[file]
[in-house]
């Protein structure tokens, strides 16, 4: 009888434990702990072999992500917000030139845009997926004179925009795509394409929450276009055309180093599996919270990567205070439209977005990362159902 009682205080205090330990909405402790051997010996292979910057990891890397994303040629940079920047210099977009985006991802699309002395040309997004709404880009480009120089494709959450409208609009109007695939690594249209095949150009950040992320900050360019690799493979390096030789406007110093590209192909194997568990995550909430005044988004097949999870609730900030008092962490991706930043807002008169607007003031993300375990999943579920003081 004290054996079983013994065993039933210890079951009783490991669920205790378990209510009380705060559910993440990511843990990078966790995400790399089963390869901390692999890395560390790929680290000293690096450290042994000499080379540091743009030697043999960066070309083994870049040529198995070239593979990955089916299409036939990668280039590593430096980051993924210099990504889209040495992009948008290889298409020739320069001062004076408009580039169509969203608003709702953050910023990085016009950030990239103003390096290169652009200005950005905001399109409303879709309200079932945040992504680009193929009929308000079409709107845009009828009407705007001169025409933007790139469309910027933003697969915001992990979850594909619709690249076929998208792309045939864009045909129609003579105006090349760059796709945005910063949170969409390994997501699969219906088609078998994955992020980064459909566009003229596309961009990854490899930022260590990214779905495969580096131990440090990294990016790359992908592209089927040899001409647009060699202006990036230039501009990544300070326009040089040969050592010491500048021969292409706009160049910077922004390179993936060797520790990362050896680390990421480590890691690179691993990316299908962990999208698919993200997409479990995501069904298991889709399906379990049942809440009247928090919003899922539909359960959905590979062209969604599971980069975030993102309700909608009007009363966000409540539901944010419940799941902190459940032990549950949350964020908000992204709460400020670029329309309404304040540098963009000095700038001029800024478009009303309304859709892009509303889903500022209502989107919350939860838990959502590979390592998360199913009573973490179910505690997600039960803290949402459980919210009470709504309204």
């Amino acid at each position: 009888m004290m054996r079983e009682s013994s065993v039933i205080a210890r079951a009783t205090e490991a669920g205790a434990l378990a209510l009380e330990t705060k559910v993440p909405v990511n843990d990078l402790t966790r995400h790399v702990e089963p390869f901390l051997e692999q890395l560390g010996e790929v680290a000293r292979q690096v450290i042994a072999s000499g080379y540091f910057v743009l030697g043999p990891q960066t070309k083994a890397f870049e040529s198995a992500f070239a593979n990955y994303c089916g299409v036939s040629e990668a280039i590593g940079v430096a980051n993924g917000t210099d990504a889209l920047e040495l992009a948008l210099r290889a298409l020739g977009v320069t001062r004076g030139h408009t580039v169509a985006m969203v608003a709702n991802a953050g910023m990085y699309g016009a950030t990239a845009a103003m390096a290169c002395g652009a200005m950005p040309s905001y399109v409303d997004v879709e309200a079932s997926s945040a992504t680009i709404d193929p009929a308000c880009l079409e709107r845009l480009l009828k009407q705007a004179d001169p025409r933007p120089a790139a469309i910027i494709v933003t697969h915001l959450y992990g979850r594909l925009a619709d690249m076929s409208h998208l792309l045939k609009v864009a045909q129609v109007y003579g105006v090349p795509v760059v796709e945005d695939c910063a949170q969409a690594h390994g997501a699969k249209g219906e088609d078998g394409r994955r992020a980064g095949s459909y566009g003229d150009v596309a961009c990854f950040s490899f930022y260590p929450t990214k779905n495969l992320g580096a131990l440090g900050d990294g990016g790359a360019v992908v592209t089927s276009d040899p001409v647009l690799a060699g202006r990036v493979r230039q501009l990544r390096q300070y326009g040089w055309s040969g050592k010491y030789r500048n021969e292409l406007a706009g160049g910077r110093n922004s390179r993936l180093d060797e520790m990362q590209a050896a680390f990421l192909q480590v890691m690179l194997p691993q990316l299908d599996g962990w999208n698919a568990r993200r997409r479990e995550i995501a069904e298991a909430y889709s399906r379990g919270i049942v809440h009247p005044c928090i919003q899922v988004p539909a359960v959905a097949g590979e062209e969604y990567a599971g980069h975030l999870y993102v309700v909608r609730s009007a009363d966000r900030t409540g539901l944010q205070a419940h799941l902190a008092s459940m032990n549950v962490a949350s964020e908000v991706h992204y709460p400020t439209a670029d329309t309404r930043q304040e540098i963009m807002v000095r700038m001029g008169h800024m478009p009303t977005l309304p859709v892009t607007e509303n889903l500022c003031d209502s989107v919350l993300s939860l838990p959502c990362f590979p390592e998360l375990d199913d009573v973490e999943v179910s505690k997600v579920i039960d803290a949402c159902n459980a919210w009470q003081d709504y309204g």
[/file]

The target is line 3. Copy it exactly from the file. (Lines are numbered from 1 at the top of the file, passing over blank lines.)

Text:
């Amino acid at each position: 009888m004290m054996r079983e009682s013994s065993v039933i205080a210890r079951a009783t205090e490991a669920g205790a434990l378990a209510l009380e330990t705060k559910v993440p909405v990511n843990d990078l402790t966790r995400h790399v702990e089963p390869f901390l051997e692999q890395l560390g010996e790929v680290a000293r292979q690096v450290i042994a072999s000499g080379y540091f910057v743009l030697g043999p990891q960066t070309k083994a890397f870049e040529s198995a992500f070239a593979n990955y994303c089916g299409v036939s040629e990668a280039i590593g940079v430096a980051n993924g917000t210099d990504a889209l920047e040495l992009a948008l210099r290889a298409l020739g977009v320069t001062r004076g030139h408009t580039v169509a985006m969203v608003a709702n991802a953050g910023m990085y699309g016009a950030t990239a845009a103003m390096a290169c002395g652009a200005m950005p040309s905001y399109v409303d997004v879709e309200a079932s997926s945040a992504t680009i709404d193929p009929a308000c880009l079409e709107r845009l480009l009828k009407q705007a004179d001169p025409r933007p120089a790139a469309i910027i494709v933003t697969h915001l959450y992990g979850r594909l925009a619709d690249m076929s409208h998208l792309l045939k609009v864009a045909q129609v109007y003579g105006v090349p795509v760059v796709e945005d695939c910063a949170q969409a690594h390994g997501a699969k249209g219906e088609d078998g394409r994955r992020a980064g095949s459909y566009g003229d150009v596309a961009c990854f950040s490899f930022y260590p929450t990214k779905n495969l992320g580096a131990l440090g900050d990294g990016g790359a360019v992908v592209t089927s276009d040899p001409v647009l690799a060699g202006r990036v493979r230039q501009l990544r390096q300070y326009g040089w055309s040969g050592k010491y030789r500048n021969e292409l406007a706009g160049g910077r110093n922004s390179r993936l180093d060797e520790m990362q590209a050896a680390f990421l192909q480590v890691m690179l194997p691993q990316l299908d599996g962990w999208n698919a568990r993200r997409r479990e995550i995501a069904e298991a909430y889709s399906r379990g919270i049942v809440h009247p005044c928090i919003q899922v988004p539909a359960v959905a097949g590979e062209e969604y990567a599971g980069h975030l999870y993102v309700v909608r609730s009007a009363d966000r900030t409540g539901l944010q205070a419940h799941l902190a008092s459940m032990n549950v962490a949350s964020e908000v991706h992204y709460p400020t439209a670029d329309t309404r930043q304040e540098i963009m807002v000095r700038m001029g008169h800024m478009p009303t977005l309304p859709v892009t607007e509303n889903l500022c003031d209502s989107v919350l993300s939860l838990p959502c990362f590979p390592e998360l375990d199913d009573v973490e999943v179910s505690k997600v579920i039960d803290a949402c159902n459980a919210w009470q003081d709504y309204g």